The clean-break Brexit 52% of us voted for is being eroded, and the speed of exit obstructed. Nine months have been wasted, the EU is already inventing excuses to do nothing, a so-called Brexit Government is watering down expectations, and its unelected leader continues to exploit developments for her own ends. If Theresa May is an egalitarian One Nation Brexiteer Tory, then Jean-Claude Juncker is a teetotal libertarian.
If you doubt the reality of the above, then you may also have doubted the points I made last year about the importance of March 31st as a date after which Brussels can easily turn Brexit into a nightmare….if we let it.
Since I posted this piece on June 29th 2016, it has evoked 121 comments and been viewed by 64,757 people….making it the 5th most visited Slogpost of all time.
The minute it began to attract traffic, I was in receipt of a trollswarm of naysayers dismissing the observations as “fake”; so later that day I published this rebuttal, but it didn’t stop the systematic attempt, in the following months, to infect every online forum on the subject and diss every retweet of the posts.
My main intention in writing the posts was to encourage a speedy conclusion of the exit process of leaving the EU, such that the bulk of all negotiations and formalities would be completed before the 31st March 2017 – on which day all negotiating procedures in the European Union, and blocks on legislation, will change in major ways that cannot fail to make the departure process slower and more frustrating for the United Kingdom.
Our vainglorious Remainer helmsperson Theresa May has, in the nine months since then, succeeded in writing Brussels one letter. Instead of having the bulk of work complete, we’ve just started.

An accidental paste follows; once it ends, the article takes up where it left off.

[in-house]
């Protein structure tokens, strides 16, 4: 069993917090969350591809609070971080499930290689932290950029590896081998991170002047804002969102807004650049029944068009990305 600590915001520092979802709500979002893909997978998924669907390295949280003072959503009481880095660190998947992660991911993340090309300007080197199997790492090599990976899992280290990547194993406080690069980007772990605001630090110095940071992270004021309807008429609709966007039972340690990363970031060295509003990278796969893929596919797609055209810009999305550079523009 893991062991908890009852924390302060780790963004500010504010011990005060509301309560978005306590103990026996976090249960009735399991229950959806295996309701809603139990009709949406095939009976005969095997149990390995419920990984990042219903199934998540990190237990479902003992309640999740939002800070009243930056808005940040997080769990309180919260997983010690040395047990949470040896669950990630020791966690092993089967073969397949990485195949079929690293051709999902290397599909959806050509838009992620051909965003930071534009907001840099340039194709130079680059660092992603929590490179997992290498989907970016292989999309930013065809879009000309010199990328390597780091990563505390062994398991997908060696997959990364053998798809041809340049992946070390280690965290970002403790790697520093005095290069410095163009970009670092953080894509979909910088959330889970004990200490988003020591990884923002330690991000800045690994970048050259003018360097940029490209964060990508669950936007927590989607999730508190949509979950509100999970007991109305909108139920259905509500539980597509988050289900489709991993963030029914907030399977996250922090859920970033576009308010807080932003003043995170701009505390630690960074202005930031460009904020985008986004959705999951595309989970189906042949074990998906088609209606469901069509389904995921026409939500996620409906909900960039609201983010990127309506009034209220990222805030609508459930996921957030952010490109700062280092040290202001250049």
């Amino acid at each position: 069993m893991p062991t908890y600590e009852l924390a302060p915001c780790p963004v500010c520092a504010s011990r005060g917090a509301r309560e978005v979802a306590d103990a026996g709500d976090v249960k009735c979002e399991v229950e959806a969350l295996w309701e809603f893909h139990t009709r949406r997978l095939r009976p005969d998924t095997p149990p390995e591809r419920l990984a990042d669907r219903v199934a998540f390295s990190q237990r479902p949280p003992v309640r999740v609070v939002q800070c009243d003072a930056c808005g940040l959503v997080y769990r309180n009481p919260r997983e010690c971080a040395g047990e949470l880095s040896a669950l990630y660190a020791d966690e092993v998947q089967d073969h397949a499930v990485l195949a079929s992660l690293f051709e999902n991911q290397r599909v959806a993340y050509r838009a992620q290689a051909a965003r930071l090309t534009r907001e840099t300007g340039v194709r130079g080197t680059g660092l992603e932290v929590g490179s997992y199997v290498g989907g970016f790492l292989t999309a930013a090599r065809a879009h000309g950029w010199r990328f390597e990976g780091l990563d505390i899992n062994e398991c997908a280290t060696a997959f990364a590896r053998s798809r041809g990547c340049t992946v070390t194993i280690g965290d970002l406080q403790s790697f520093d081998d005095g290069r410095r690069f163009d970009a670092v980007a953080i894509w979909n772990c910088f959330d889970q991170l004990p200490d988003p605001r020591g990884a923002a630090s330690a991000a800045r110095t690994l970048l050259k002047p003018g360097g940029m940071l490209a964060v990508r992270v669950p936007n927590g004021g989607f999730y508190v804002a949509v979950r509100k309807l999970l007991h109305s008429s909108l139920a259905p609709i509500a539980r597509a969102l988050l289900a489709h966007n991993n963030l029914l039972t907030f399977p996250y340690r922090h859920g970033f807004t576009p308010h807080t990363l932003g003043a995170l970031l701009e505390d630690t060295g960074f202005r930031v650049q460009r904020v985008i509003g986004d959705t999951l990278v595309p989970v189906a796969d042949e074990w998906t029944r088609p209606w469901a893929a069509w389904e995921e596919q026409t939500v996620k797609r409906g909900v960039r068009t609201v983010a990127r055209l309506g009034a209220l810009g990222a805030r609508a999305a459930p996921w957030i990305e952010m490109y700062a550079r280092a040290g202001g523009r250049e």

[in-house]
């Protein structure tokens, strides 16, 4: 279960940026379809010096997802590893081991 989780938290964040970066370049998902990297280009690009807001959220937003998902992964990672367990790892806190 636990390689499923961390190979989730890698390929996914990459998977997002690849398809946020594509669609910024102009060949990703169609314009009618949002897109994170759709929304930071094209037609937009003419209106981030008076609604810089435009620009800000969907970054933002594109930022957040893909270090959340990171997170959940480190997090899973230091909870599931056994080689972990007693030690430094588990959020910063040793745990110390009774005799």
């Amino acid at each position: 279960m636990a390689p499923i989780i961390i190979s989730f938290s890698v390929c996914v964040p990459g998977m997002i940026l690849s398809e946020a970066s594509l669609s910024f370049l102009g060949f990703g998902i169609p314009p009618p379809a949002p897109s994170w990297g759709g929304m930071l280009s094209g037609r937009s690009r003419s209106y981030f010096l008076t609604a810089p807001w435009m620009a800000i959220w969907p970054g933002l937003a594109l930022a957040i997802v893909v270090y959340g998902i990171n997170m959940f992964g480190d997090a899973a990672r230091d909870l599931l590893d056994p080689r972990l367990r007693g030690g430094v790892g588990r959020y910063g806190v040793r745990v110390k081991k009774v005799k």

I bring this subject up again now for the following reasons:
- Because the changes are not fake – they are real…as I will demonstrate by use of the Lisbon Treaty amendments introduced since 2014
- Because I have yet to see any genuine rationale explaining the ridiculous delay in getting to where we are….ie, nowhere
- Because I continue to maintain that the geopolitical game plan is to watch, wait and play every possible card to stop the process – and that powerful Fifth Columnists are still at large in the UK Government.
- Because the last 72 hours have confirmed what I suspected right from the outset: that the EU’s MO will be tactics of delay, displays of petulant arrogance, and exploitation of the Treaty changes after April 1st.
Let’s first of all close down the mendacity in relation to changes in negotiating procedure and “the exercise of Sovereign democracy” within the EU. The Remain neocon-to-Leftlib camp has skillfully skirted round the procedural changes by saying there will be no Article 50 changes after April 1st 2017. This is at best a half-truth and at worst a cynical 3-card wordplay designed to obfuscate the obvious. Next time somebody tells you I’m talking bollocks on the issue, I suggest you capture and then use the following snip taken directly from Clause 4 of the official European Parliament confirmation of the Lisbon procedural changes. So confusingly worded is the change, I have had to use red and blue guidelines to deconstruct the key elements: